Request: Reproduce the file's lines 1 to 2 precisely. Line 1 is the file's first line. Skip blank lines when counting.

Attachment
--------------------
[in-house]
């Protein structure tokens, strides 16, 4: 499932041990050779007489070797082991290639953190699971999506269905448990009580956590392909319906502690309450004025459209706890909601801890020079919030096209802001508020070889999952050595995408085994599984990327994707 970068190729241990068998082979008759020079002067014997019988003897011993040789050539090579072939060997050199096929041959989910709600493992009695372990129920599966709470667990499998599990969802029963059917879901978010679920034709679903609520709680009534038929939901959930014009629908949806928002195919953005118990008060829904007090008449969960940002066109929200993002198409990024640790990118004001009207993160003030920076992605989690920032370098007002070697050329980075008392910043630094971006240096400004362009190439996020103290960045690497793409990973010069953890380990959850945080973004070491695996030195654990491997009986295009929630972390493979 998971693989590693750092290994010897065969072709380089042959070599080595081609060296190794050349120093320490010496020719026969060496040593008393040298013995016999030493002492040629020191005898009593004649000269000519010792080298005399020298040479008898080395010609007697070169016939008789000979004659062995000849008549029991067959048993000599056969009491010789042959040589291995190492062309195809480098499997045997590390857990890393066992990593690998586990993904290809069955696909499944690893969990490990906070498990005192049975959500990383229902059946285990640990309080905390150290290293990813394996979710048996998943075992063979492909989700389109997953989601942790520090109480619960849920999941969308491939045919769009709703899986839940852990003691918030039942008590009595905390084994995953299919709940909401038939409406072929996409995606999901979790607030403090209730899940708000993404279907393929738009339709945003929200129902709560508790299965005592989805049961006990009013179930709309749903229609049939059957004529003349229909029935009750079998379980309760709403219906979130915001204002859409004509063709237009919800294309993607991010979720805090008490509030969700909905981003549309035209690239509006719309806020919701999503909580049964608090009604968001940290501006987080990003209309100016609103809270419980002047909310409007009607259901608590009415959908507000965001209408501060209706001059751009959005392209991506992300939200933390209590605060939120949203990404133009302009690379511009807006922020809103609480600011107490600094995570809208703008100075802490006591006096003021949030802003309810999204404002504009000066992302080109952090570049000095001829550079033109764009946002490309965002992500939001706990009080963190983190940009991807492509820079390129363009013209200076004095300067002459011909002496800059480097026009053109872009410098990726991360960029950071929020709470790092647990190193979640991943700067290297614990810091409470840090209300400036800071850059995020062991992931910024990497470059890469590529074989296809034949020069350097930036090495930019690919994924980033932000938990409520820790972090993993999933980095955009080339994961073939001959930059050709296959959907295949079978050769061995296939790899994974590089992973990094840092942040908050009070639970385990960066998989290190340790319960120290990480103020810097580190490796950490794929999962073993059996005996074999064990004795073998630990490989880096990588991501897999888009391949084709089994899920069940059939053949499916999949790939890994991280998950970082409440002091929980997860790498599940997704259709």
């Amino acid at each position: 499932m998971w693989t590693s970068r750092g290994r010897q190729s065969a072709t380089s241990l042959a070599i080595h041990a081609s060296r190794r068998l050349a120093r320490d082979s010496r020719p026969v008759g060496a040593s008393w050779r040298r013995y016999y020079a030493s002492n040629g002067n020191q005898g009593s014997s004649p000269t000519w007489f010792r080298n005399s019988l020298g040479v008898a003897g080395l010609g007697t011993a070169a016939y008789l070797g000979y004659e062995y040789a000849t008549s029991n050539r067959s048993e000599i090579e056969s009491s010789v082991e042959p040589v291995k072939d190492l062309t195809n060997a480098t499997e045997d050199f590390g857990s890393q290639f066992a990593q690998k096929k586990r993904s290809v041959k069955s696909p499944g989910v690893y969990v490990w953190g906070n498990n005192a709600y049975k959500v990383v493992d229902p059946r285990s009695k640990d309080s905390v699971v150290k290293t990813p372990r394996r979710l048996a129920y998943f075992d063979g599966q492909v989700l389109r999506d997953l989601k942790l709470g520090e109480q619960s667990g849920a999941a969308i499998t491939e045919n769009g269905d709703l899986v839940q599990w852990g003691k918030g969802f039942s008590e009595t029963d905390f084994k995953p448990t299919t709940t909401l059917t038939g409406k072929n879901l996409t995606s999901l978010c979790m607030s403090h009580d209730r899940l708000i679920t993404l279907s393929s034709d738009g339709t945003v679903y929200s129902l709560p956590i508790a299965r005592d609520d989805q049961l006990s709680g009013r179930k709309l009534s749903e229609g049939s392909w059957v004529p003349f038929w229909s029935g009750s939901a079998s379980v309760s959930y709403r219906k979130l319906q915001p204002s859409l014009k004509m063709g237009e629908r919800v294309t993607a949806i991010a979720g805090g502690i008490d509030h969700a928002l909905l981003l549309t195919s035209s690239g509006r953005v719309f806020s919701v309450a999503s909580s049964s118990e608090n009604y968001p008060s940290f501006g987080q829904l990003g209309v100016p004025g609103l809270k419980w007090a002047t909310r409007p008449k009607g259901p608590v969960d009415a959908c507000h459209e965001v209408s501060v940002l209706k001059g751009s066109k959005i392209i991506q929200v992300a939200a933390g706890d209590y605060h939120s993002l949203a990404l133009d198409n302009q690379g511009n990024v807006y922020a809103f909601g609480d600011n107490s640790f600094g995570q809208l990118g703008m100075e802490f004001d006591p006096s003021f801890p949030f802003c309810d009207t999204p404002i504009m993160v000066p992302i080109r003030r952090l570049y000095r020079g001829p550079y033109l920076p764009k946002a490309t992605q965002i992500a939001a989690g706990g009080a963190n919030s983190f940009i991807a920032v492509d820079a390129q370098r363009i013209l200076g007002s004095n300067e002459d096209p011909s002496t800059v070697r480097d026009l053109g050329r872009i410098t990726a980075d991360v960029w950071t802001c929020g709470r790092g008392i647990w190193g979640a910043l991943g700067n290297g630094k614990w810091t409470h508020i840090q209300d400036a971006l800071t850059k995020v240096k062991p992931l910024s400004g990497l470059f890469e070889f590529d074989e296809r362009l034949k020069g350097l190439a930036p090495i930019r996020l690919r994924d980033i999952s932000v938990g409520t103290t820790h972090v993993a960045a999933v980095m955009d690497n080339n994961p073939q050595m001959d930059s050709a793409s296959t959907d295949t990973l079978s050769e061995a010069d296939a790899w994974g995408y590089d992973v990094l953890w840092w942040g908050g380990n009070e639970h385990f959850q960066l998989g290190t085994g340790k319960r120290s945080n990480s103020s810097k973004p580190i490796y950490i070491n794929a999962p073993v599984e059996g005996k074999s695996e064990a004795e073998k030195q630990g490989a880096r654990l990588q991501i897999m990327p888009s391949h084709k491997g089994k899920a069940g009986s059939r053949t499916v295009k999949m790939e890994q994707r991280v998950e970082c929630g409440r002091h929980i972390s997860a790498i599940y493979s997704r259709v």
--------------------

[in-house]
């Protein structure tokens, strides 16, 4: 499932041990050779007489070797082991290639953190699971999506269905448990009580956590392909319906502690309450004025459209706890909601801890020079919030096209802001508020070889999952050595995408085994599984990327994707 970068190729241990068998082979008759020079002067014997019988003897011993040789050539090579072939060997050199096929041959989910709600493992009695372990129920599966709470667990499998599990969802029963059917879901978010679920034709679903609520709680009534038929939901959930014009629908949806928002195919953005118990008060829904007090008449969960940002066109929200993002198409990024640790990118004001009207993160003030920076992605989690920032370098007002070697050329980075008392910043630094971006240096400004362009190439996020103290960045690497793409990973010069953890380990959850945080973004070491695996030195654990491997009986295009929630972390493979 998971693989590693750092290994010897065969072709380089042959070599080595081609060296190794050349120093320490010496020719026969060496040593008393040298013995016999030493002492040629020191005898009593004649000269000519010792080298005399020298040479008898080395010609007697070169016939008789000979004659062995000849008549029991067959048993000599056969009491010789042959040589291995190492062309195809480098499997045997590390857990890393066992990593690998586990993904290809069955696909499944690893969990490990906070498990005192049975959500990383229902059946285990640990309080905390150290290293990813394996979710048996998943075992063979492909989700389109997953989601942790520090109480619960849920999941969308491939045919769009709703899986839940852990003691918030039942008590009595905390084994995953299919709940909401038939409406072929996409995606999901979790607030403090209730899940708000993404279907393929738009339709945003929200129902709560508790299965005592989805049961006990009013179930709309749903229609049939059957004529003349229909029935009750079998379980309760709403219906979130915001204002859409004509063709237009919800294309993607991010979720805090008490509030969700909905981003549309035209690239509006719309806020919701999503909580049964608090009604968001940290501006987080990003209309100016609103809270419980002047909310409007009607259901608590009415959908507000965001209408501060209706001059751009959005392209991506992300939200933390209590605060939120949203990404133009302009690379511009807006922020809103609480600011107490600094995570809208703008100075802490006591006096003021949030802003309810999204404002504009000066992302080109952090570049000095001829550079033109764009946002490309965002992500939001706990009080963190983190940009991807492509820079390129363009013209200076004095300067002459011909002496800059480097026009053109872009410098990726991360960029950071929020709470790092647990190193979640991943700067290297614990810091409470840090209300400036800071850059995020062991992931910024990497470059890469590529074989296809034949020069350097930036090495930019690919994924980033932000938990409520820790972090993993999933980095955009080339994961073939001959930059050709296959959907295949079978050769061995296939790899994974590089992973990094840092942040908050009070639970385990960066998989290190340790319960120290990480103020810097580190490796950490794929999962073993059996005996074999064990004795073998630990490989880096990588991501897999888009391949084709089994899920069940059939053949499916999949790939890994991280998950970082409440002091929980997860790498599940997704259709």